Is there any difference?

How setting ArcGIS Server Data Store Folder as local vs. network path will affect the publishing process?

I saw warnings in ArcMap 10.1 when I Analyze the MXD before I publish, complaining that network path is used. (Assuming this might slow down the REST service if network access to MXD data is slow)

Example: My file server has designated shared folder for ArcGIS data called "GisDataStore". It is mapped as local drive on my ArcGIS server, so I can access it both ways:

\MyFileServer\GisDataStore and Z:\GisDataStore

I wonder which I should use to Register the "GisDataStore" folder as ArcGIS 10.2 Server datastore. Local Path Network Path

Here's the warning I am getting:


Medium Unresolved 10027 Layer's data source is referenced via a UNC path

UNC Path Warning

2 Answers 2


Always go with the UNC path (\\server\folder) when creating a data store for ArcGIS Server. This is both cleaner (since you can see the machine name in the path directly) and safer (if there will be a problem with disk mapping, you can have troubles accessing the path).

From Esri Help:

When you use UNC paths to reference your data, all GIS server machines will look to the correct machine for the data. If you store your GIS resources in shared directories, remember that all data source paths within the resource must also use UNC paths or relative paths. For example, if your map document contains layers from three feature classes, the paths to those feature classes must be UNC or relative paths.

A good help page on paths: Paths explained: Absolute, relative, UNC, and URL

You are getting this warning in ArcMap because when using UNC paths network file access is typically slower than direct disk access on your local computer. This can of course negatively affect the map drawing performance since it is as a rule would take longer time to get data over the network comparing to accessing the dataset locally.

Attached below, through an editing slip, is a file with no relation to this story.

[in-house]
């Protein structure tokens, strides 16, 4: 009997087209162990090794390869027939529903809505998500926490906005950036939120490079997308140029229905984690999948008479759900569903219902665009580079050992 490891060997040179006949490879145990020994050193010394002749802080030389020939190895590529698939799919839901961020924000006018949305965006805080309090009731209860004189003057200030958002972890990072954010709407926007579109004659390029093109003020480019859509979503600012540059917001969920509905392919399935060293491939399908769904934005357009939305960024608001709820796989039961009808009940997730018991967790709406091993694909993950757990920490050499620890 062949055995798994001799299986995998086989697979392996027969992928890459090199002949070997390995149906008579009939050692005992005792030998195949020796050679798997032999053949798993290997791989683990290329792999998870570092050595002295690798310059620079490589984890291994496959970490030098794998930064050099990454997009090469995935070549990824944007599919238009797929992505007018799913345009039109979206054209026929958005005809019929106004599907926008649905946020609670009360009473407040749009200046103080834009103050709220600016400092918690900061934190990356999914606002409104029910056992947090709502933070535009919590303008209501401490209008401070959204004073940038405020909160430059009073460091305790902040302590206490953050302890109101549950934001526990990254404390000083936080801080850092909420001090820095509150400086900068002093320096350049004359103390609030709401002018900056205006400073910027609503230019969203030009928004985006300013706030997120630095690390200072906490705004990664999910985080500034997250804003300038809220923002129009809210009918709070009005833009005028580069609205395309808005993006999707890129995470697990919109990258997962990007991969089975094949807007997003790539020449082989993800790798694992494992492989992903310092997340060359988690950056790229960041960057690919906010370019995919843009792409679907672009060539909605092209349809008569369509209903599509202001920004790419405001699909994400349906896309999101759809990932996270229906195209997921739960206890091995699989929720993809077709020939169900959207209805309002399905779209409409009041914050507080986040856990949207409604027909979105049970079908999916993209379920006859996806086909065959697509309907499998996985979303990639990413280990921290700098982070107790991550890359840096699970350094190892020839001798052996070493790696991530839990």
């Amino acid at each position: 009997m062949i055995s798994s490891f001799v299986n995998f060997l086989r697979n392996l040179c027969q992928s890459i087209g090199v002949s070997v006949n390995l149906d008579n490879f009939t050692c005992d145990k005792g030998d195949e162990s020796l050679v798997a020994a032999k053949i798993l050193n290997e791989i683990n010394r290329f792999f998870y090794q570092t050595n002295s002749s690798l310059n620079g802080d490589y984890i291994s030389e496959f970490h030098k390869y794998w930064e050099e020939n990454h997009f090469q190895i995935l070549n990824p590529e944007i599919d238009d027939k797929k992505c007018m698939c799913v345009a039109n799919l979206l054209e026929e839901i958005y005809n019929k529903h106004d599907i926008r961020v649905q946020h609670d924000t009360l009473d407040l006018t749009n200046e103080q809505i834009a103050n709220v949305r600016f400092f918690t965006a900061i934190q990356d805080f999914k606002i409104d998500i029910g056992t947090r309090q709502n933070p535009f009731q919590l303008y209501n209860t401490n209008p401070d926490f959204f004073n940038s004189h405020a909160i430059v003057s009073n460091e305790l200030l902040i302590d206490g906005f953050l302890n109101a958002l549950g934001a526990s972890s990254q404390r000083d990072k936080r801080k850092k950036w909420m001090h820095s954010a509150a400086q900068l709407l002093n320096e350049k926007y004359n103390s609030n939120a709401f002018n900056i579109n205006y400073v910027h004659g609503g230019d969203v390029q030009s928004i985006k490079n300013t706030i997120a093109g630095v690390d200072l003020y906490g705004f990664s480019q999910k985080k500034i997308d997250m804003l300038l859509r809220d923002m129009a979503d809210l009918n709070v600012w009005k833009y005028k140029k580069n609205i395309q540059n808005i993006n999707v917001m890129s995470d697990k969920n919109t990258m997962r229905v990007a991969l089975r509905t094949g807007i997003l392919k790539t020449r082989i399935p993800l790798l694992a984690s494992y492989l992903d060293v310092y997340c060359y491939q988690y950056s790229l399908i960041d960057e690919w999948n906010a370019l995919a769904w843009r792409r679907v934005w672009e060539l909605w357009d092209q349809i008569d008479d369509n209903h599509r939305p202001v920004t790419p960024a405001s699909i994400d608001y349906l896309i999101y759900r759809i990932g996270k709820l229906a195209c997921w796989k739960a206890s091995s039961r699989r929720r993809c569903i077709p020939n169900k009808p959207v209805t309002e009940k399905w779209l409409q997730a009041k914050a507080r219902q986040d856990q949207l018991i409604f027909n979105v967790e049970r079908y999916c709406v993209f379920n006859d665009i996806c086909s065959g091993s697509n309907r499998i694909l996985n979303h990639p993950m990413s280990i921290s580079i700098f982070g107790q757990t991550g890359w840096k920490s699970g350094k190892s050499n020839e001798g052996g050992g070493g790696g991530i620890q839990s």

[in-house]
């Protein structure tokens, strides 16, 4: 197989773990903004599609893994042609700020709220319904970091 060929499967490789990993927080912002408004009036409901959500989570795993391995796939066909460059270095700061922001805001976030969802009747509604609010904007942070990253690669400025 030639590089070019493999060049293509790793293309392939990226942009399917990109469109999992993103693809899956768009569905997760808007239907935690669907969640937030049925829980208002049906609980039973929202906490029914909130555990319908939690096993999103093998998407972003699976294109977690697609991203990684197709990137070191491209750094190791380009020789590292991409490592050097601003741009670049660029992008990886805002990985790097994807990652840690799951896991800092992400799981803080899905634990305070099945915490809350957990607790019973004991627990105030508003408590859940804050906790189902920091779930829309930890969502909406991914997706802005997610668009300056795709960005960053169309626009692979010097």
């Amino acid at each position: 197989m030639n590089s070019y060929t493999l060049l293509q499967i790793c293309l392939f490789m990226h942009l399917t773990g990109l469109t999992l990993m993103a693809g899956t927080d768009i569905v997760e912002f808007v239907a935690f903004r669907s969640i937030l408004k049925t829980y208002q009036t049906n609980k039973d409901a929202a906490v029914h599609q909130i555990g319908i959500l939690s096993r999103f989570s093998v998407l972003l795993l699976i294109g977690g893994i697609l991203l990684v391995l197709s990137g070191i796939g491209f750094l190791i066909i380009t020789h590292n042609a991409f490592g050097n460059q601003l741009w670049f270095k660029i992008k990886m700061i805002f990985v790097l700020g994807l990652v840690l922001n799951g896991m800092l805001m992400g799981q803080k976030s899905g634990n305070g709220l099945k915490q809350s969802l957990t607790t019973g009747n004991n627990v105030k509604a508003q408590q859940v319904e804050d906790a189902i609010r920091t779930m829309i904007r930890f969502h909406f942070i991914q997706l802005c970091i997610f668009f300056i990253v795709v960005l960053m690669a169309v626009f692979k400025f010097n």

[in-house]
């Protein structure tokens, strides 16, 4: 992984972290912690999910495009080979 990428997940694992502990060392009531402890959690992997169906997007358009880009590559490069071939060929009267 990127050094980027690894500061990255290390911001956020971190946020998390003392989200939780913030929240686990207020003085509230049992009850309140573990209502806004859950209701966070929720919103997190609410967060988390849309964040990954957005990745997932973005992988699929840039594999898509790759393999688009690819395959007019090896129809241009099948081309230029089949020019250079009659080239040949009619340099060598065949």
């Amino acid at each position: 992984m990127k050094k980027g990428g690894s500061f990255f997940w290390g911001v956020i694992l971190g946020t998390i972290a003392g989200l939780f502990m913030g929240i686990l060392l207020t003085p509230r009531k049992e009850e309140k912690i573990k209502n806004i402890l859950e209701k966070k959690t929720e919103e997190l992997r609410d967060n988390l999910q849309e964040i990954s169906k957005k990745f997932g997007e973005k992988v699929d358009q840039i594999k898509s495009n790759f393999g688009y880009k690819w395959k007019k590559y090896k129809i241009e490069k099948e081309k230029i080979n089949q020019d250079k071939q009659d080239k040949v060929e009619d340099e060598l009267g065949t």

Since storing the data on a local disk in your case is not an option, you can ignore this warning or even right-click it and mark as exception to avoid getting it again.

  • UNC path is what I usually use. I guess I should just ignore the ArcMap warning when publishing
    – mitaka
    Jan 28, 2014 at 17:12
  • Would you mind posting an exact warning ArcMap shows when you run Analyze having layers's source data in a registered with UNC data store in the question body? Jan 28, 2014 at 17:28
  • I added it to the question above
    – mitaka
    Jan 28, 2014 at 18:00
  • 1
    One thing to consider, by using the UNC path exclusively versus the ESRI way to have the UNC local but then match the physical on the machine is the network hit. But using UNC to resolve even back to localhost, you are still making a network request that for large apps do mean lost/wasted cycles.
    – D.E.Wright
    Jan 28, 2014 at 18:12
  • @mitaka, edited my answer Jan 28, 2014 at 18:15

It all depends on your geodatabase.

If your gdb is read only, and you dont expect it to get updated often, use local fixed path (i.e. c:\gisdata). Make sure you copy your geodatabase on all GIS servers in your server site at the same exact path. This will save you network latency and can get you good performance through data locaility.

If your gdb is frequently updated, it is in-feasible to duplicate it on multiple GIS servers. Here when UNC shared folder comes in handy. You can use geodatabase replication to update this geodatabase to the shared directory(i.e. \hostname\gisdata). Bear in mind that UNC will slow things down for sure.

One last thing. When using UNC, avoid placing your geodatabase on one of the GIS servers. The reason is if that particular server failed you will lose access to your data even though you might have other gis servers up and running. I suggest using a NAS RAID setup to store your geodatabase. Or better of an enterprise geodatabase.

I have written a humble book about ArcGIS for Server Administration, that include good tips. Chapter 1 and 2 discusses the best practices of using UNC path vs physical paths.

  • It might be a good idea that you disclose that you have written that book yourself; Otherwise it's just undisclosed, self promotion. Feb 5, 2014 at 6:10

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